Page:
A script and upcoming performance provide the context for purposeful reading and rereading (Coody, 1992), along with the elements of drama. Because the product of the performance is oral, volume, intonation, pitch, and timing are critical to supporting the listener’s enjoyment, visualization, and understanding of a script. The use of these elements provides the demonstration of the readers’ understanding of the text, as well.
With the expectation of drama and performance, readers begin to realize that reading is an activity that has an element of experimentation (Carrick, 2000). To portray a character’s emotions, one requires a deep understanding of the plot and the character’s goals and motives. Considering the audience in a performance reading compels the reader to engage in deeper analytical thought to make the story come alive so that the audience can envision it (Guzzetti, 2002).
Because of the expressive nature of Readers Theatre, the byproduct of this extensive fluency work has been dramatic gains in reading comprehension (Griffith & Rasinski, 2004; Martinez et al., 1999). Further, the social nature of being part of a cast of readers adds to the motivation to engage in reading and rereading the script (Busching, 1981).
Purposeful matching: powerful technology that enhances a strong literacy strategy
When considering a powerful technology and literacy strategy match, our first consideration was to maintain the integrity of the literacy strategy while also creating something that was not there without the technology. In other words, we believe it is important to maintain the elements of the literacy strategy that have proven effective through the research, such as fluency and comprehension gains. Then we look for technology affordances that highlight the strategy strengths while adding a new dimension, so that the combination creates positive changes in the learning environment that were not possible without this pairing (McLeod & Vasinda, 2009).
Clearly, integrating technology for the sake of technology itself might result in initial engagement due to novelty, but the long-term effects would certainly wane. Kozma (1991) advocated selecting technology that is uniquely suited to the learning project at hand. Readers Theatre, as defined in this article, depends solely on the voice to convey meaning, and it is through the interpretive reading that students grow in their fluency and comprehension.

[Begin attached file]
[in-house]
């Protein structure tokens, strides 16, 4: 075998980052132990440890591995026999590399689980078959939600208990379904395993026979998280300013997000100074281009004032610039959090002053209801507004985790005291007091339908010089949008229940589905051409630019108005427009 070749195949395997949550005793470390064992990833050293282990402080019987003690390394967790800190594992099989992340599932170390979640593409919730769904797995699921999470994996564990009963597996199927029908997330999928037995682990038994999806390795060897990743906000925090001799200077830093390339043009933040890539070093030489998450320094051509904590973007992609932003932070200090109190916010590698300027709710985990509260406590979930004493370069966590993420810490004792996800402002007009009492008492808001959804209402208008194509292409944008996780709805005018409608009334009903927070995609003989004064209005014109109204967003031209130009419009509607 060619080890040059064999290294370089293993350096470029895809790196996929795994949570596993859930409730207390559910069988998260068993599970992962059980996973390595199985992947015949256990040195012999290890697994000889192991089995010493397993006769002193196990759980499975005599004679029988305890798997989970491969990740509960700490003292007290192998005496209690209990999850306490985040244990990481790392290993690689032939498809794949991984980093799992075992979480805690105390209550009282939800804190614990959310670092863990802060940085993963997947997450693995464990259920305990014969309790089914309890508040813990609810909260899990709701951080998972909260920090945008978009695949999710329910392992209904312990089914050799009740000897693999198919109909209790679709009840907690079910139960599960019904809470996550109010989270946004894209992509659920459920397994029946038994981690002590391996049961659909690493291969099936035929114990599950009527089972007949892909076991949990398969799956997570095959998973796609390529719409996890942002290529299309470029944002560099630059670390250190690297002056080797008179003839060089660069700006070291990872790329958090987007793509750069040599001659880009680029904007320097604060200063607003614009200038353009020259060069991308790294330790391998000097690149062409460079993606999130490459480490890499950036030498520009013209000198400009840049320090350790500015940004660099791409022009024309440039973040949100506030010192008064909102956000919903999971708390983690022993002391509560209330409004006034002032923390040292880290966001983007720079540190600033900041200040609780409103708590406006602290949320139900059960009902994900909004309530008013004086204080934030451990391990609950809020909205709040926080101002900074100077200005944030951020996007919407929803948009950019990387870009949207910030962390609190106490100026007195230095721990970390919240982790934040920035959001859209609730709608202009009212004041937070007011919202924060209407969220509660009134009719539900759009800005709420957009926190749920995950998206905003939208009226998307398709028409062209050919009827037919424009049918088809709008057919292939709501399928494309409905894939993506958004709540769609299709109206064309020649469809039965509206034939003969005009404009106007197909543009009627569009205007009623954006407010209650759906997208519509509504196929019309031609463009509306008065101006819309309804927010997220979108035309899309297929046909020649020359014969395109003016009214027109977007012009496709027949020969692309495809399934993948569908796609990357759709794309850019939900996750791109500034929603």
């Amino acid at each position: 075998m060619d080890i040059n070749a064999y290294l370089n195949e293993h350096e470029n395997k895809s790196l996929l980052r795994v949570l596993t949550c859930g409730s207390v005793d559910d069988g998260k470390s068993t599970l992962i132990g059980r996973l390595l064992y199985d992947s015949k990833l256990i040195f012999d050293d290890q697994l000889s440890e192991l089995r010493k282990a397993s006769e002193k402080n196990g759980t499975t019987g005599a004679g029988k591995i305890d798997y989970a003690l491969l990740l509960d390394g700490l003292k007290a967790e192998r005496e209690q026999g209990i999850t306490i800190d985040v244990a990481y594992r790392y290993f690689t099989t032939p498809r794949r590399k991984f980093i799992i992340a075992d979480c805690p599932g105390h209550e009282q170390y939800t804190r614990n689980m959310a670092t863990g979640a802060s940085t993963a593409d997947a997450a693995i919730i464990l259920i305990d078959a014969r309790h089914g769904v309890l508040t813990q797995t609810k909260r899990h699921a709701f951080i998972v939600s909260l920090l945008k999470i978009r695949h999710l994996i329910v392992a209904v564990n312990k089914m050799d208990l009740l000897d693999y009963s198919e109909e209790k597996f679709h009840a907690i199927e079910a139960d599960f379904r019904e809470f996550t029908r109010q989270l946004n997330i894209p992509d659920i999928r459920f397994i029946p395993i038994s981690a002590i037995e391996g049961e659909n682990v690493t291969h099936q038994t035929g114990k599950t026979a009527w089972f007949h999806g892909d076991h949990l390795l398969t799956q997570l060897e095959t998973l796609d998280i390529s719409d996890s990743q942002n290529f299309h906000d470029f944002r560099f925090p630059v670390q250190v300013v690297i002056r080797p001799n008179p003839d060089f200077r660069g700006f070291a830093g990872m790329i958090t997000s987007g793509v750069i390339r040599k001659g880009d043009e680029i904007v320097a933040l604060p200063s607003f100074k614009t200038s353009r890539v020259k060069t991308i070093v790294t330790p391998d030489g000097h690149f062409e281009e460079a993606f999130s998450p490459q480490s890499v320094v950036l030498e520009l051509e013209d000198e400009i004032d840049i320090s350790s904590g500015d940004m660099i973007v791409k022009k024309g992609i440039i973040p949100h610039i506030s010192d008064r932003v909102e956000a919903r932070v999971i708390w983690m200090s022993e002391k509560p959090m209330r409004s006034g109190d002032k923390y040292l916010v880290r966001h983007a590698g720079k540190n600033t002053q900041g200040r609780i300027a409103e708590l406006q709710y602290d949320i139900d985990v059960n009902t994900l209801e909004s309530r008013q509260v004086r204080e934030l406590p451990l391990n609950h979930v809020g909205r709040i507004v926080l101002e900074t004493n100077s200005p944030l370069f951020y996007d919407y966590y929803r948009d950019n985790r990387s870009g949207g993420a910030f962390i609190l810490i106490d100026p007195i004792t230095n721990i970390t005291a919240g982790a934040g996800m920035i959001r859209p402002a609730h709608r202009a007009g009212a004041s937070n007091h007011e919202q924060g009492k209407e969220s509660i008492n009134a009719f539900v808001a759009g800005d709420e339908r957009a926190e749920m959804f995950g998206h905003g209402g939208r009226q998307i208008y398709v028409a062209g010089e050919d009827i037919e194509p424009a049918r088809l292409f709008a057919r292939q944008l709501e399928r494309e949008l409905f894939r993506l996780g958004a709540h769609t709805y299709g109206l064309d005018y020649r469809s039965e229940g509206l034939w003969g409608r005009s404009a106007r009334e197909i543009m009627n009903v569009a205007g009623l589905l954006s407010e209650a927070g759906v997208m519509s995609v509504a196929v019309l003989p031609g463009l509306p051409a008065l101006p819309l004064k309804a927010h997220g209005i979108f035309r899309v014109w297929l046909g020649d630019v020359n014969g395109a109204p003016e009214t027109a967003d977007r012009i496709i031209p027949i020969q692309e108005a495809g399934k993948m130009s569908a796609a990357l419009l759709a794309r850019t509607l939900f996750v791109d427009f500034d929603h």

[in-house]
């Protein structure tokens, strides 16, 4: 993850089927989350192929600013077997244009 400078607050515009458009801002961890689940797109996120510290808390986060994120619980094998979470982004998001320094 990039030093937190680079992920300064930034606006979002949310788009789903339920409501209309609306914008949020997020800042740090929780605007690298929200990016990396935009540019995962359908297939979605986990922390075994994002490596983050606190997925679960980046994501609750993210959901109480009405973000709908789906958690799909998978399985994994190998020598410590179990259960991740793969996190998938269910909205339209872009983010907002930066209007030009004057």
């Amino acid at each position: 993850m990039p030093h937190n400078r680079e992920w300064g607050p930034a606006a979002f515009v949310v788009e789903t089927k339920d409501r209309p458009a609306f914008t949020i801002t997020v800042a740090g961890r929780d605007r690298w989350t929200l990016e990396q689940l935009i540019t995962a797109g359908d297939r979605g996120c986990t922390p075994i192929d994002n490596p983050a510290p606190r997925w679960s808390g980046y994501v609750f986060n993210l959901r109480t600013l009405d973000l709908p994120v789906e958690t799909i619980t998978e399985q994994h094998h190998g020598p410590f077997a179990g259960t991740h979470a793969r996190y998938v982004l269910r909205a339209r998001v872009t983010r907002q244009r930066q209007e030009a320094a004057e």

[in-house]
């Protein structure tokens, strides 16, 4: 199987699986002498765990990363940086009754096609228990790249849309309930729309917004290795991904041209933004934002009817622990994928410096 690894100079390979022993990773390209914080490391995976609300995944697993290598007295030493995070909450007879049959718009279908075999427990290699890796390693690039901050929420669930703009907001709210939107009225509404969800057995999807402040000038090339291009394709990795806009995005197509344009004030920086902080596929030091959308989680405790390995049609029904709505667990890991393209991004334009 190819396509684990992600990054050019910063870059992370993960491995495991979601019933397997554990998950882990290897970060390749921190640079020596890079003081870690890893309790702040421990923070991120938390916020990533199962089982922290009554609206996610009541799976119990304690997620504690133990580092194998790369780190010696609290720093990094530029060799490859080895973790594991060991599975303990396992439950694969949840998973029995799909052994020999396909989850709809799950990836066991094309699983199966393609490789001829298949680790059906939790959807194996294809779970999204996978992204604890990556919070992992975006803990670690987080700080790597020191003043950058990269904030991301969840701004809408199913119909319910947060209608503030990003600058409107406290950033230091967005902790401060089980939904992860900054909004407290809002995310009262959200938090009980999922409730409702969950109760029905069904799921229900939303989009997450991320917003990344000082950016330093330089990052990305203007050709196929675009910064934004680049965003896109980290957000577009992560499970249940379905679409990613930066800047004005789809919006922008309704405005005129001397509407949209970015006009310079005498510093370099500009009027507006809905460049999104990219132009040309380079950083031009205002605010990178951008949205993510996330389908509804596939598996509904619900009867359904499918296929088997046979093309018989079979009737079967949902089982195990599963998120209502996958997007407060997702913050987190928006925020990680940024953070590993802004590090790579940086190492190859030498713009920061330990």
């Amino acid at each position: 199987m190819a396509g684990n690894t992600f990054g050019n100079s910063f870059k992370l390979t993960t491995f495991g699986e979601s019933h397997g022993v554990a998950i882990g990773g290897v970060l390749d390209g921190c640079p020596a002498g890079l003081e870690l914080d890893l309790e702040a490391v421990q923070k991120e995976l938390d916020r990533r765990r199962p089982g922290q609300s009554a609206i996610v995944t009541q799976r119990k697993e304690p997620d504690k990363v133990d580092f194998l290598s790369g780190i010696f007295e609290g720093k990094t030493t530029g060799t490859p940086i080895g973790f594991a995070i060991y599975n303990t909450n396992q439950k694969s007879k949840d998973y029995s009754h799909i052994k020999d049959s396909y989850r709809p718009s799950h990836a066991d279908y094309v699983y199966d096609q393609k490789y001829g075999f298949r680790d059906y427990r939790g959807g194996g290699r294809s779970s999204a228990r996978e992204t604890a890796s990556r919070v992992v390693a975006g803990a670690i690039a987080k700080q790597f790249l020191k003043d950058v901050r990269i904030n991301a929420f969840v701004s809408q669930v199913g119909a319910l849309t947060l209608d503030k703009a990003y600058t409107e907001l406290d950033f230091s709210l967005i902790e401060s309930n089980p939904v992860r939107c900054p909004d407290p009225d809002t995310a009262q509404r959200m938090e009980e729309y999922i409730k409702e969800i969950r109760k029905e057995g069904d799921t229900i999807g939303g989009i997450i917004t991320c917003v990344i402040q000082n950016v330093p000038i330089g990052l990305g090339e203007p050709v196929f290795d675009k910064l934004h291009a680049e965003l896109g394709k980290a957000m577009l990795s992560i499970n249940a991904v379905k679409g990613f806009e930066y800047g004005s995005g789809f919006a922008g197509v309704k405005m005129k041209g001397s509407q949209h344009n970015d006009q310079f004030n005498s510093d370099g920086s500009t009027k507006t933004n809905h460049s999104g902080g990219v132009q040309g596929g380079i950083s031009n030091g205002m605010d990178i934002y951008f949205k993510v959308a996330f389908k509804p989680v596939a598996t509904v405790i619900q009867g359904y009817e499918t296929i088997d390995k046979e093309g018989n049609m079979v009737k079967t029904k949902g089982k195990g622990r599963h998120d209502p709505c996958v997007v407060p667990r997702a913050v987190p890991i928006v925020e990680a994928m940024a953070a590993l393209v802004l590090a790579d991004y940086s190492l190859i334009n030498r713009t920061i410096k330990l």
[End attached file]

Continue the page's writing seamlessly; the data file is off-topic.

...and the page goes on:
Because Readers Theatre has an auditory product, the technology match would need to capitalize on the auditory nature. Podcasting, as a purely aural medium, is an ideal means to authentically integrate technology, widen the audience for student readings, and maintain the integrity of Readers Theatre goals. Further, integrating this technology into students’ reading work introduces and extends the concepts of new literacies that can be developed and learned through the use of technology (e.g., see Gee, 2003; Leu, Kinzer, Coiro, & Cammack, 2004; Richardson, 2006).
Podcasting uses audio files over the Internet, typically in mp3 format. Interested listeners subscribe to podcasts, which are typically distributed via Really Simple Syndication (RSS) feeds. New podcasts in a feed are automatically sent to subscribers.
While podcasting has evolved to include video files, our research used only audio files for two reasons. First, as previously noted, Readers Theatre was originally conceived as an aural strategy, and maintaining the integrity of the strategy was important to us. We do not advocate turning Readers Theatre into traditional drama stage productions, which while engaging and serving of other purposes, can siphon time away from the real purpose of this strategy: to engage in dramatic, repeated reading. Stage dramas also take more classroom time and are often selective in who participates. By remaining true to the auditory nature of Readers Theatre, time spent on performance reading is the focus rather than making props, costumes, and sets. Second, recording audio files is an inexpensive and easy process that is accessible to many teachers, even those who work in cash-strapped districts and those who are technology- shy. (See Figure 1 for an overview of the recording process.)